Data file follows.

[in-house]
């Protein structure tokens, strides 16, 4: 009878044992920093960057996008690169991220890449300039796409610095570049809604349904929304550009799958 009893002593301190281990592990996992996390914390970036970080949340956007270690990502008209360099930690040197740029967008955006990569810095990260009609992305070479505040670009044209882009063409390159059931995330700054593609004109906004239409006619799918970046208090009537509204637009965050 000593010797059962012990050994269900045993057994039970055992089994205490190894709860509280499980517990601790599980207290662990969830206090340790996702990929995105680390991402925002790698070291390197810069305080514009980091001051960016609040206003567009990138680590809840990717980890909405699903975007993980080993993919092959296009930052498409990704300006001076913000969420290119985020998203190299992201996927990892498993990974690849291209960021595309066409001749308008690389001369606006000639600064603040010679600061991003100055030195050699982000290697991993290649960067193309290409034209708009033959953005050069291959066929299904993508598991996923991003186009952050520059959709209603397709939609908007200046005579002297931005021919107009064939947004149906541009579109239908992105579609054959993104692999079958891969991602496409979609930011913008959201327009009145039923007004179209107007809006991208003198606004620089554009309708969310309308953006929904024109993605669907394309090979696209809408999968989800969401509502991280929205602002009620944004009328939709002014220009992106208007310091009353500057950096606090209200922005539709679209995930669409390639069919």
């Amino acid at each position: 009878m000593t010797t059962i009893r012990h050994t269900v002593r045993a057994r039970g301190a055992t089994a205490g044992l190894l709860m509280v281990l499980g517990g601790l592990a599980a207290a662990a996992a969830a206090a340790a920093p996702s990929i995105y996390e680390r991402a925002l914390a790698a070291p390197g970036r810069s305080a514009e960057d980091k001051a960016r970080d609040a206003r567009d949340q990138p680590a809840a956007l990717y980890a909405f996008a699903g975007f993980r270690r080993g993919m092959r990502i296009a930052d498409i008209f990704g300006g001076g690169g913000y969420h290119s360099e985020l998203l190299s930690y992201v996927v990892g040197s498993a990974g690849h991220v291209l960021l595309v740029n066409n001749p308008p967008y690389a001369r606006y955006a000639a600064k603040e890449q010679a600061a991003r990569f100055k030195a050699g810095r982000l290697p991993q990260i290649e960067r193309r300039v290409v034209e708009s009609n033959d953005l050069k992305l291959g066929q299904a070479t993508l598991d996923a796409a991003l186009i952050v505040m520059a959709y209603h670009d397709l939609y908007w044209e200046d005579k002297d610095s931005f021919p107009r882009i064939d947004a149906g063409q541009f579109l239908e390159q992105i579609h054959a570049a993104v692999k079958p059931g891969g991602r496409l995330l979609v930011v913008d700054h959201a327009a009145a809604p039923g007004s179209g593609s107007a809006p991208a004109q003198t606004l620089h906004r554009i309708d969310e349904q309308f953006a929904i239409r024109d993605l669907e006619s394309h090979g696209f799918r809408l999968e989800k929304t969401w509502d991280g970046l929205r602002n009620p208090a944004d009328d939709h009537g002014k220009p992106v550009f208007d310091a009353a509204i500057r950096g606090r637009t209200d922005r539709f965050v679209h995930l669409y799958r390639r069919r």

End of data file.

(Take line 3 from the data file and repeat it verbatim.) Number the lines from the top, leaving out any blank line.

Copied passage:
């Amino acid at each position: 009878m000593t010797t059962i009893r012990h050994t269900v002593r045993a057994r039970g301190a055992t089994a205490g044992l190894l709860m509280v281990l499980g517990g601790l592990a599980a207290a662990a996992a969830a206090a340790a920093p996702s990929i995105y996390e680390r991402a925002l914390a790698a070291p390197g970036r810069s305080a514009e960057d980091k001051a960016r970080d609040a206003r567009d949340q990138p680590a809840a956007l990717y980890a909405f996008a699903g975007f993980r270690r080993g993919m092959r990502i296009a930052d498409i008209f990704g300006g001076g690169g913000y969420h290119s360099e985020l998203l190299s930690y992201v996927v990892g040197s498993a990974g690849h991220v291209l960021l595309v740029n066409n001749p308008p967008y690389a001369r606006y955006a000639a600064k603040e890449q010679a600061a991003r990569f100055k030195a050699g810095r982000l290697p991993q990260i290649e960067r193309r300039v290409v034209e708009s009609n033959d953005l050069k992305l291959g066929q299904a070479t993508l598991d996923a796409a991003l186009i952050v505040m520059a959709y209603h670009d397709l939609y908007w044209e200046d005579k002297d610095s931005f021919p107009r882009i064939d947004a149906g063409q541009f579109l239908e390159q992105i579609h054959a570049a993104v692999k079958p059931g891969g991602r496409l995330l979609v930011v913008d700054h959201a327009a009145a809604p039923g007004s179209g593609s107007a809006p991208a004109q003198t606004l620089h906004r554009i309708d969310e349904q309308f953006a929904i239409r024109d993605l669907e006619s394309h090979g696209f799918r809408l999968e989800k929304t969401w509502d991280g970046l929205r602002n009620p208090a944004d009328d939709h009537g002014k220009p992106v550009f208007d310091a009353a509204i500057r950096g606090r637009t209200d922005r539709f965050v679209h995930l669409y799958r390639r069919r």